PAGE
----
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Tuesday, 12 November 2013

Problem Solving

"All his life Klaus had believed that if you read enough books you could solve any problem, but now he wasn't so sure."
(Lemony Snicket)

So at the moment I am a little overloaded with information. I have entered into a subject this last month or so where I am required to learn coding for web design. I keep getting flash backs from high school maths class. 

I used to get so worked up reading mathematical problems that my heart would beat faster, I could literally see the pulse in my eye and I would have to choke down tears brought on by the anxiety. My best friend in high school would pass me the answers secretly so I would pass the subject. She even let me copy all her homework. It wasn't that I didn't try. I remember putting equations up on my wall and writing notes and I even had a tutor for a while. I just couldn't conceptualise that which I could not see. 

After about half way through this maths course I dropped the subject and took up an "easier" maths. It was called Maths in Society. I called in "Maths in Space".  A course for the space cadets like me. The "non bright ones". I passed this course - but only barely.

It wasn't that I wasn't bright. 
In fact I think the concept of "brightness" is a dull one. 

There are so many different learning styles and time frames for learning. And there are so many different kinds of intelligence. I am a kinaesthetic learner. I need to DO to learn. Then I back it up by doing again. And again. And again…. Repetition and experience.

So although my brain fills like it's about to explode with web code, I am trying to breathe deeply and remind myself that I will learn in my own time and in my own way. Coding is important in this digital age. But it's not my passion. And there are people who do have this passion. So lucky me that in the future should I need coding I will understand a little about how it all works and hand it over to the professionals so I can focus on my own passions with illustration and design.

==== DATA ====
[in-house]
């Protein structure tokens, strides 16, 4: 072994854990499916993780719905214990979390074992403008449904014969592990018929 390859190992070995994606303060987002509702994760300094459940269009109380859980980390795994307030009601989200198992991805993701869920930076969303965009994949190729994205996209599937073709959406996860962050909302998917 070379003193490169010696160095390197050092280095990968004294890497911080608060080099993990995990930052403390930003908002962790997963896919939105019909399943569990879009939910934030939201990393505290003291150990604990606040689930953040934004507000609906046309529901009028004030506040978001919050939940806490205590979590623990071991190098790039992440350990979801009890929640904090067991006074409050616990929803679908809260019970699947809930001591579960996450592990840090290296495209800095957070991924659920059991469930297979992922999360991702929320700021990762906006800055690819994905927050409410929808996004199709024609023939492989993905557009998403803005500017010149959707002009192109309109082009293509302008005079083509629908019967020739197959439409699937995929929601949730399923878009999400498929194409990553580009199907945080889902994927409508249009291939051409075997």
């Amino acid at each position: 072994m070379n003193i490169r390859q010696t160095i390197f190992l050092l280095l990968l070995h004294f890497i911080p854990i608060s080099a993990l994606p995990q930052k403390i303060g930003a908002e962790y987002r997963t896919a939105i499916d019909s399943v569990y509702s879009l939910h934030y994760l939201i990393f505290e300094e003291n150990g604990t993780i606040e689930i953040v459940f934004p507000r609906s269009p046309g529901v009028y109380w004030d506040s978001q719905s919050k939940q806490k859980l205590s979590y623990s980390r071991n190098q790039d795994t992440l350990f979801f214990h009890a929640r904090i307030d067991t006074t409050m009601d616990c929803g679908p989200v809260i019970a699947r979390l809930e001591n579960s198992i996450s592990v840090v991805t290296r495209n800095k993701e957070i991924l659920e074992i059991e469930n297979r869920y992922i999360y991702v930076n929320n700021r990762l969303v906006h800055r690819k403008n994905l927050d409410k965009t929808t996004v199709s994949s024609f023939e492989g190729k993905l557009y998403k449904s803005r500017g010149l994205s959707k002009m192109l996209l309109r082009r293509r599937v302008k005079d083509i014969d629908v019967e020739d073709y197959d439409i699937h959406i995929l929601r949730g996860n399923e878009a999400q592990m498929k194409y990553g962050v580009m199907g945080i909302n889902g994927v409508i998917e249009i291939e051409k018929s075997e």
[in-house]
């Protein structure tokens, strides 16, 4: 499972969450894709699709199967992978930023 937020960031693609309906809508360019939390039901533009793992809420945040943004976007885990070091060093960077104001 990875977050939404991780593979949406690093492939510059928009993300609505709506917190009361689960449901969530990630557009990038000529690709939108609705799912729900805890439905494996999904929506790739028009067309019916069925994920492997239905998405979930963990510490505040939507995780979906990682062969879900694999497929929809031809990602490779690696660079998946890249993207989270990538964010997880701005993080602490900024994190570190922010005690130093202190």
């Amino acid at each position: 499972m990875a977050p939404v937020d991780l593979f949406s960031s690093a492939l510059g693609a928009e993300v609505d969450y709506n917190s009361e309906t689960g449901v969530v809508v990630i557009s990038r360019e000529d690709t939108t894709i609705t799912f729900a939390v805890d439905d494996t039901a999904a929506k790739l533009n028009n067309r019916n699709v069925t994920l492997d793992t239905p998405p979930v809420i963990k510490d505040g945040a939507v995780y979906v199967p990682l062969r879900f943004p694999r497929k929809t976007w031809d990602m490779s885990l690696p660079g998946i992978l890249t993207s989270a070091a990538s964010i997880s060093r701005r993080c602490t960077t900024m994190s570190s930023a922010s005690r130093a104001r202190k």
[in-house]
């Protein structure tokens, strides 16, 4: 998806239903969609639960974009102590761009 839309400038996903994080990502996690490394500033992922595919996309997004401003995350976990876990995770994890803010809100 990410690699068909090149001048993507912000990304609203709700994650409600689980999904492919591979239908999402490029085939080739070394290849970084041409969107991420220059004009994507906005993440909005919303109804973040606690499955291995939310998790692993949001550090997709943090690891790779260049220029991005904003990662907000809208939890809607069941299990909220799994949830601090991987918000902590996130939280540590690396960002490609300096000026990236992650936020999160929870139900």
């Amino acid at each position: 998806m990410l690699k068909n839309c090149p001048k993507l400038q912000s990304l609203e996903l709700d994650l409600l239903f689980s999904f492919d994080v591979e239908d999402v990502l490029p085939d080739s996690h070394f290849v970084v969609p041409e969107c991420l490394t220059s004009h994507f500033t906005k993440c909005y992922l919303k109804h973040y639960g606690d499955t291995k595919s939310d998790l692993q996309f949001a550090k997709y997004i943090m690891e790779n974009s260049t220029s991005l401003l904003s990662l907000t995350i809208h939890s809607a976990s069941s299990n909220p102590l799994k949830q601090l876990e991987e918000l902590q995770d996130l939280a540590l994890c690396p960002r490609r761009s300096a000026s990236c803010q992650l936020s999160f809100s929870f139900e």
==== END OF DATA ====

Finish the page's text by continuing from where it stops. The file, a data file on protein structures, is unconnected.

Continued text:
I was thinking all of this over as I walked to the train station this morning as last night I was up late pouring over textbooks and trying to understand my homework in time for class today. And as the fates would have it a little sign from the universe prompted me to thinking about learning and problem solving in action. A man got on at my second stop. He was perhaps a few years older than me. Wearing an old style cap, knitted jumper and cardigan with big pockets, he was ordinary but just a little extraordinary. 

But then…..

He promptly pulled a Rubik's Cube out of one of these pockets and began to twist and turn it with an intensity of one running an Olympic sprint. I was mesmerised by him. His focus and his commitment were palpable.  A few amused onlookers smiled. But he was oblivious to them. He was deep in the zone of problem solving. He stood the whole time right in front of me by the door which gave me a chance to really take in this man lost in the pursuit of his goal. At one point a bead of sweat rolled down his face. He pushed it aside in half a heart beat and continued to twist and turn with increasing fervour. He was a man on a mission. One and a half stations along (under five minutes), the jumble of colours suddenly matched up on all six sides.

He had done it. Problem solved. A calm overtook him. The train pulled up to another stopped. He let out a satisfied smile and exited the carriage.

We are all good at something. We all have those moments when our expertise is needed to solve problems. Maybe not Rubik's cubes, or mathematical ones. But seeing this man this morning reminded me to not compare my skills to others skills. Just to focus on the skills I have right here at hand. And to value what I CAN do. I got off at my station, went to coding class (yes, it was HARD!) but felt inwardly a lot calmer.

During the class, (In between taking web coding notes, asking the teacher questions and practising code on the computer) I did a little quick sketch of the Rubik's man. Sometimes multi tasking actually helps me focus. And tonight I have added a little colour to bring it to life. 

Because that's what I do well: Colouring-in ;-)

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